New Zealand’s mountains come alive with skiers and snowboarders in winter, and the crisp days are perfect for walking, cycling and soaking in hot pools.

Find out what it's like to travel New Zealand in winter. 

What is the weather like in winter? 

While New Zealand's winter months do bring cooler weather and rain to parts of the country, many locations only experience a mild winter.

In the North Island, average temperatures range from 10-16 degrees Celsius (°C). Northland is sometimes called the "winterless north" because of the mild temperatures and frequent sunny days.

While the North Island is warmer in winter, it is also wetter, with high average rainfall in July and August. 

The geography of the South Island means winters are much colder and experience snowy conditions. Frosts and heavy snowfall are common, with temperatures ranging from 7-12°C in most places. The coldest areas of New Zealand in winter are Central Otago and the Mackenzie basin, where temperatures frequently fall below zero. 

The West Coast of the South Island is the wettest part of the country and experiences heavy rainfall in winter. 

New Zealand's winter months are June, July and August. 

Weather in June

June sees the shortest day of the year (21 June) and chilly weather around the country.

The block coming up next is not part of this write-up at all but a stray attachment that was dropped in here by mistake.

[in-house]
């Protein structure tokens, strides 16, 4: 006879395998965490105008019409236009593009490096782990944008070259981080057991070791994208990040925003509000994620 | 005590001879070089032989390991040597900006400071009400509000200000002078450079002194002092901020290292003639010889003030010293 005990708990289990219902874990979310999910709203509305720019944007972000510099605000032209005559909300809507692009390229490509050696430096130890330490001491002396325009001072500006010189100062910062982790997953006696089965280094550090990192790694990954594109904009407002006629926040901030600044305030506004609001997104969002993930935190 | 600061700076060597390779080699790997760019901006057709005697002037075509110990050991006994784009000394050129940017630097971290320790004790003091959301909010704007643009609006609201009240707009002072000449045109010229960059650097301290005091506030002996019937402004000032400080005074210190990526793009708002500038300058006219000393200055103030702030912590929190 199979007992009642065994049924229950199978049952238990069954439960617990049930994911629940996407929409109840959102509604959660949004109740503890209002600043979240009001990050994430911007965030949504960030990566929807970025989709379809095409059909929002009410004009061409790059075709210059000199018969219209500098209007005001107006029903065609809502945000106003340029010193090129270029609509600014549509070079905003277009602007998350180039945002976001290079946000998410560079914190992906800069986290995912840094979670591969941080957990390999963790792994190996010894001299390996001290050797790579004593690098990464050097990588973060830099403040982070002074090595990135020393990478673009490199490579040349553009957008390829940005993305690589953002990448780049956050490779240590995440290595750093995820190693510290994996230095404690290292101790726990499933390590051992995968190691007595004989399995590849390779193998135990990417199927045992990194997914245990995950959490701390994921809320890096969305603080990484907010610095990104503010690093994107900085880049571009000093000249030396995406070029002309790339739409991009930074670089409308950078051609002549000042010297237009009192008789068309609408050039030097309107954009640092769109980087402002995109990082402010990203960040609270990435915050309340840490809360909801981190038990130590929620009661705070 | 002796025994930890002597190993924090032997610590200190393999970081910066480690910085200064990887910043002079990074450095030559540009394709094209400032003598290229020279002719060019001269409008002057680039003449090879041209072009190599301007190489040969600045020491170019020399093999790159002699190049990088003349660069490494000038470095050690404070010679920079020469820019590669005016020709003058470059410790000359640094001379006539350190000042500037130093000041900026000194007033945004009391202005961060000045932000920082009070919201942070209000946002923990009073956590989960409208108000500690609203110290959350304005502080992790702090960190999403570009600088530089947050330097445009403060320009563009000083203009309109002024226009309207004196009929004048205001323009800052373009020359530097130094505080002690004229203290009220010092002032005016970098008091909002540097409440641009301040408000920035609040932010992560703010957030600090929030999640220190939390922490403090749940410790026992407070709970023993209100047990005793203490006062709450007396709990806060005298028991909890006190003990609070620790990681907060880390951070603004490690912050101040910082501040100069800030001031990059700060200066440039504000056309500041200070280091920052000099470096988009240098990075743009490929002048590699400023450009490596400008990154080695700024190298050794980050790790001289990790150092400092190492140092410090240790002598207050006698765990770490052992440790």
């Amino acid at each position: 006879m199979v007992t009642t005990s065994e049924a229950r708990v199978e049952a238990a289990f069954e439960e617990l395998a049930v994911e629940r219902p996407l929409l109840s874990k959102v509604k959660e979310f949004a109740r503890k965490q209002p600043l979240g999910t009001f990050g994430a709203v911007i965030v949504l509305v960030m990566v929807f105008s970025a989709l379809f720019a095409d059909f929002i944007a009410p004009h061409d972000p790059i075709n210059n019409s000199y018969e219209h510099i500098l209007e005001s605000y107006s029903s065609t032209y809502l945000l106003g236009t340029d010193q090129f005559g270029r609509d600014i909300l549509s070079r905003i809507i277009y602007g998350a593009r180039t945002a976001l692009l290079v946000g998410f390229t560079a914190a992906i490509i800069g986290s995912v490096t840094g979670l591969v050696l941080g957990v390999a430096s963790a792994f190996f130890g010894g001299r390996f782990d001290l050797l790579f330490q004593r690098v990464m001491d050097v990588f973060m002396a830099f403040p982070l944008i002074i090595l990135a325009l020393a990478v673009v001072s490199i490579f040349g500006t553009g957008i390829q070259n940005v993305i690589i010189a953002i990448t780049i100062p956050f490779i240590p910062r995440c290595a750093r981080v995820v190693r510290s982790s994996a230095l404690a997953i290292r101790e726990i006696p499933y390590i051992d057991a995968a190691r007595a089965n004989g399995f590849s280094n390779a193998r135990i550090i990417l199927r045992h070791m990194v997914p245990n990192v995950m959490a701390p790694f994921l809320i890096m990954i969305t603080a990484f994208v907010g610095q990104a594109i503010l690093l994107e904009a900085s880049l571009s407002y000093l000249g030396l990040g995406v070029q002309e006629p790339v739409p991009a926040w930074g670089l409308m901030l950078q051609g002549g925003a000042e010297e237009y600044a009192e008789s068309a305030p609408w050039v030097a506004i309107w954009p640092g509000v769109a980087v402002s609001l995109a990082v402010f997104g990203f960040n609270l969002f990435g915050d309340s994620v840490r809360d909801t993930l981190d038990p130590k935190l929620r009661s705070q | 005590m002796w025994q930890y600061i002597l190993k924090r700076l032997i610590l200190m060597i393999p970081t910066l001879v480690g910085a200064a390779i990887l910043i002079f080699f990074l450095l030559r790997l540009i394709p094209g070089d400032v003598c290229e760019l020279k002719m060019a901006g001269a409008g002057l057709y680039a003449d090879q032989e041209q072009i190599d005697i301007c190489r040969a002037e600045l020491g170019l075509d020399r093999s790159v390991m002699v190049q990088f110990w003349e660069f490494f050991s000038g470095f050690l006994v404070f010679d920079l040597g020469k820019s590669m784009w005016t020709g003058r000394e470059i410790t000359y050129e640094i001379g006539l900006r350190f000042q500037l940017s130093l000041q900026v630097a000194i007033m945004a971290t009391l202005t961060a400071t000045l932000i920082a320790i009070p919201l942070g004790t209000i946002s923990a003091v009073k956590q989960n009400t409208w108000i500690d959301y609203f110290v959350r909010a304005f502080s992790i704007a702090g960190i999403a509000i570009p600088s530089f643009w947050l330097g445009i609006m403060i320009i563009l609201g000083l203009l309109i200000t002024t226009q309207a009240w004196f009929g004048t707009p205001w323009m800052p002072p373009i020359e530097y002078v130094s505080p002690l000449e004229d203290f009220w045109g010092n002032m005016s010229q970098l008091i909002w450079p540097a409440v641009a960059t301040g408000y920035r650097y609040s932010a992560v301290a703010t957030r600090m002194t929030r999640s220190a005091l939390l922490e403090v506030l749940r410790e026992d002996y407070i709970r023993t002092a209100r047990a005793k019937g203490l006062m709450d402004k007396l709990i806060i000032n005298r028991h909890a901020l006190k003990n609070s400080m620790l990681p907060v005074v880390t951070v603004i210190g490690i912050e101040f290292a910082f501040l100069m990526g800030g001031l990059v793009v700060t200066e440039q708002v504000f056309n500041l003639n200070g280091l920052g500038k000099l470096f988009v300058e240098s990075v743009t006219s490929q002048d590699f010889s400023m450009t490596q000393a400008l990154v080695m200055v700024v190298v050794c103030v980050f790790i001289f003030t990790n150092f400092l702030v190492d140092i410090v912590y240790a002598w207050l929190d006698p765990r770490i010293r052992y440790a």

New Zealand celebrates the Queen's Birthday on the first Monday in June. This long weekend is a popular time to travel for Kiwis, as it's the last public holiday before Labour Weekend in October. 

Cosy bach weekends are popular over this weekend in winter destinations such as Rotorua or Christchurch. 

The rest of the month is quiet, until the ski fields open - usually around mid-June. 

In Auckland, the average high temperature is 15°C and the average low is 8°C

In Queenstown, the average high temperature is 8°C and the average low is 0°C

Weather in July

July is the coldest month of the year in New Zealand. 

In July the ski season is in full swing, so this is a fantastic time to visit Queenstown, Christchurch and Ruapehu. Even if you're not a skier, these regions are stunning under a dusting of snow. 

School holidays usually fall in July, so this a popular time for local families to travel. 

In Auckland, the average high temperature is 14°C and the average low is 7°C. This is also the wettest month of the year, with an average of 15 days of rain. Showers are common, so you might have sunshine one minute and a downpour the next. 

In Queenstown, the average high temperature is 8°C and the average low is -1°C. As a ski hub, you'll find the towns bars and restaurants packed in the evenings though, so there are plenty of places to warm up and enjoy an apres-ski. 

Weather in August

As the last month of winter, August is still cold but slowly warming up for spring. You can expect rainy, blustery days in the North Island and snow in the South Island. 

There are no school or public holidays in August, so it is a quiet time to travel around the country. The ski fields are particularly quiet mid-week, so this is a great time to hit the slopes. 

In Auckland, the average high temperature is 15°C and the average low is 8°C

In Queenstown, the average high temperature is 10°C and the average low is 0°C

The best winter activities